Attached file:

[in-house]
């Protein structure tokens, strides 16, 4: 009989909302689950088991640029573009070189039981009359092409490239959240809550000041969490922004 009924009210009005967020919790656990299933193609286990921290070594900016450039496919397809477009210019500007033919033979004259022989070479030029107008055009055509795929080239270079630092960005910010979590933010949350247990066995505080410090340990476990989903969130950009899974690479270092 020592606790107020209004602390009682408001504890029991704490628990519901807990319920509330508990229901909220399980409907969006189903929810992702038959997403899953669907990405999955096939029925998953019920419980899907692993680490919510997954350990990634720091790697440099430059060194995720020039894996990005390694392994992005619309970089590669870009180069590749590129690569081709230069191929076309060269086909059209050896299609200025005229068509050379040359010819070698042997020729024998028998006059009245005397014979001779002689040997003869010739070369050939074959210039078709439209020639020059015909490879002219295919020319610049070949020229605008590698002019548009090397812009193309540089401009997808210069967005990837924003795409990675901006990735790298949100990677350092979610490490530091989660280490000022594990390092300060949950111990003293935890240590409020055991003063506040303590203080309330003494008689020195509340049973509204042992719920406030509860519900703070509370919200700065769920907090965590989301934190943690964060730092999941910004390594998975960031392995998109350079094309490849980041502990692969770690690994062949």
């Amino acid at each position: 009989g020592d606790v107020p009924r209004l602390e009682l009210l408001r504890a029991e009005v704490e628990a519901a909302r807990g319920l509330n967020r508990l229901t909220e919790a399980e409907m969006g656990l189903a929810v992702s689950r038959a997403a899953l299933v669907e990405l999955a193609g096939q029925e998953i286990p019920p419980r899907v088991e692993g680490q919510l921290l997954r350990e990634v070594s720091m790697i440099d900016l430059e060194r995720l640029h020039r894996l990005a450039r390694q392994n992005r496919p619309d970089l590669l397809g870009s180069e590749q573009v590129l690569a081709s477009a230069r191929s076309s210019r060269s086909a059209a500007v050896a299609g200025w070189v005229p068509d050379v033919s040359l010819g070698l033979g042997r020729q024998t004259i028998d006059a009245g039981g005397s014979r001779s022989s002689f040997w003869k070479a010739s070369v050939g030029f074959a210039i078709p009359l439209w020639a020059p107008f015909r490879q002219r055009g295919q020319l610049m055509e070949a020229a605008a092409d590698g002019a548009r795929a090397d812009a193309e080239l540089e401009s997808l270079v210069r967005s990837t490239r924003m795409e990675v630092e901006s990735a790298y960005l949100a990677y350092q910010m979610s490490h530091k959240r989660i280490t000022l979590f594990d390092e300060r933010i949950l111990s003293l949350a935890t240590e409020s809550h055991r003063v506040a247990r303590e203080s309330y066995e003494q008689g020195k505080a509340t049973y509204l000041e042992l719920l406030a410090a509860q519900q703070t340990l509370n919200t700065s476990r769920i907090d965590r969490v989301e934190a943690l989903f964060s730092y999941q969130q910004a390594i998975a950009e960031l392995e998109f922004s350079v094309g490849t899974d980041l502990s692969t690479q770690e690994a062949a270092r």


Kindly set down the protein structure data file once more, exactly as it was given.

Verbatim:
[in-house]
């Protein structure tokens, strides 16, 4: 009989909302689950088991640029573009070189039981009359092409490239959240809550000041969490922004 009924009210009005967020919790656990299933193609286990921290070594900016450039496919397809477009210019500007033919033979004259022989070479030029107008055009055509795929080239270079630092960005910010979590933010949350247990066995505080410090340990476990989903969130950009899974690479270092 020592606790107020209004602390009682408001504890029991704490628990519901807990319920509330508990229901909220399980409907969006189903929810992702038959997403899953669907990405999955096939029925998953019920419980899907692993680490919510997954350990990634720091790697440099430059060194995720020039894996990005390694392994992005619309970089590669870009180069590749590129690569081709230069191929076309060269086909059209050896299609200025005229068509050379040359010819070698042997020729024998028998006059009245005397014979001779002689040997003869010739070369050939074959210039078709439209020639020059015909490879002219295919020319610049070949020229605008590698002019548009090397812009193309540089401009997808210069967005990837924003795409990675901006990735790298949100990677350092979610490490530091989660280490000022594990390092300060949950111990003293935890240590409020055991003063506040303590203080309330003494008689020195509340049973509204042992719920406030509860519900703070509370919200700065769920907090965590989301934190943690964060730092999941910004390594998975960031392995998109350079094309490849980041502990692969770690690994062949």
């Amino acid at each position: 009989g020592d606790v107020p009924r209004l602390e009682l009210l408001r504890a029991e009005v704490e628990a519901a909302r807990g319920l509330n967020r508990l229901t909220e919790a399980e409907m969006g656990l189903a929810v992702s689950r038959a997403a899953l299933v669907e990405l999955a193609g096939q029925e998953i286990p019920p419980r899907v088991e692993g680490q919510l921290l997954r350990e990634v070594s720091m790697i440099d900016l430059e060194r995720l640029h020039r894996l990005a450039r390694q392994n992005r496919p619309d970089l590669l397809g870009s180069e590749q573009v590129l690569a081709s477009a230069r191929s076309s210019r060269s086909a059209a500007v050896a299609g200025w070189v005229p068509d050379v033919s040359l010819g070698l033979g042997r020729q024998t004259i028998d006059a009245g039981g005397s014979r001779s022989s002689f040997w003869k070479a010739s070369v050939g030029f074959a210039i078709p009359l439209w020639a020059p107008f015909r490879q002219r055009g295919q020319l610049m055509e070949a020229a605008a092409d590698g002019a548009r795929a090397d812009a193309e080239l540089e401009s997808l270079v210069r967005s990837t490239r924003m795409e990675v630092e901006s990735a790298y960005l949100a990677y350092q910010m979610s490490h530091k959240r989660i280490t000022l979590f594990d390092e300060r933010i949950l111990s003293l949350a935890t240590e409020s809550h055991r003063v506040a247990r303590e203080s309330y066995e003494q008689g020195k505080a509340t049973y509204l000041e042992l719920l406030a410090a509860q519900q703070t340990l509370n919200t700065s476990r769920i907090d965590r969490v989301e934190a943690l989903f964060s730092y999941q969130q910004a390594i998975a950009e960031l392995e998109f922004s350079v094309g490849t899974d980041l502990s692969t690479q770690e690994a062949a270092r």